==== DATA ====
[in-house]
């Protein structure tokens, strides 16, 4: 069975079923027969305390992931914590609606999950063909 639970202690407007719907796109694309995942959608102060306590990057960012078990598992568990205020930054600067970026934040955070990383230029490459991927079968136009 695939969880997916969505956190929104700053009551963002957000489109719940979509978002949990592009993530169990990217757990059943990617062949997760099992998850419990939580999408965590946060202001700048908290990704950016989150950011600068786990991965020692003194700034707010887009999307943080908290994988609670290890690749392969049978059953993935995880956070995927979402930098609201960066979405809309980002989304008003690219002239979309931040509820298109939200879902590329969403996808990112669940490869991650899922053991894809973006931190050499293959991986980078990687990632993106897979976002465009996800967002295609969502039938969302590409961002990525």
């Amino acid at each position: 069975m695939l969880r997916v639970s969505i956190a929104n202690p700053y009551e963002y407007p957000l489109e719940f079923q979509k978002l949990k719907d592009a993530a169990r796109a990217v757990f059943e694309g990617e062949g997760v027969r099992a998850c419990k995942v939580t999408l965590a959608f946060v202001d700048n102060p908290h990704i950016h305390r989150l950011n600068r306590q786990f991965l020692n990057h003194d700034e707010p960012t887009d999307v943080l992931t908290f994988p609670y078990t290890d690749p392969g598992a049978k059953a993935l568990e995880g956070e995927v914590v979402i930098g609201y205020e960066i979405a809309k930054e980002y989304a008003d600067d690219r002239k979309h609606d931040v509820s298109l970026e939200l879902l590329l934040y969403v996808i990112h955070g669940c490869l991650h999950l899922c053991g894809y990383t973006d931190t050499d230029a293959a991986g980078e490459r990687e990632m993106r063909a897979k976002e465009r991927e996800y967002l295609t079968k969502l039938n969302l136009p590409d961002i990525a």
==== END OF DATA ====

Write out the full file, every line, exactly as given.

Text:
[in-house]
């Protein structure tokens, strides 16, 4: 069975079923027969305390992931914590609606999950063909 639970202690407007719907796109694309995942959608102060306590990057960012078990598992568990205020930054600067970026934040955070990383230029490459991927079968136009 695939969880997916969505956190929104700053009551963002957000489109719940979509978002949990592009993530169990990217757990059943990617062949997760099992998850419990939580999408965590946060202001700048908290990704950016989150950011600068786990991965020692003194700034707010887009999307943080908290994988609670290890690749392969049978059953993935995880956070995927979402930098609201960066979405809309980002989304008003690219002239979309931040509820298109939200879902590329969403996808990112669940490869991650899922053991894809973006931190050499293959991986980078990687990632993106897979976002465009996800967002295609969502039938969302590409961002990525």
């Amino acid at each position: 069975m695939l969880r997916v639970s969505i956190a929104n202690p700053y009551e963002y407007p957000l489109e719940f079923q979509k978002l949990k719907d592009a993530a169990r796109a990217v757990f059943e694309g990617e062949g997760v027969r099992a998850c419990k995942v939580t999408l965590a959608f946060v202001d700048n102060p908290h990704i950016h305390r989150l950011n600068r306590q786990f991965l020692n990057h003194d700034e707010p960012t887009d999307v943080l992931t908290f994988p609670y078990t290890d690749p392969g598992a049978k059953a993935l568990e995880g956070e995927v914590v979402i930098g609201y205020e960066i979405a809309k930054e980002y989304a008003d600067d690219r002239k979309h609606d931040v509820s298109l970026e939200l879902l590329l934040y969403v996808i990112h955070g669940c490869l991650h999950l899922c053991g894809y990383t973006d931190t050499d230029a293959a991986g980078e490459r990687e990632m993106r063909a897979k976002e465009r991927e996800y967002l295609t079968k969502l039938n969302l136009p590409d961002i990525a």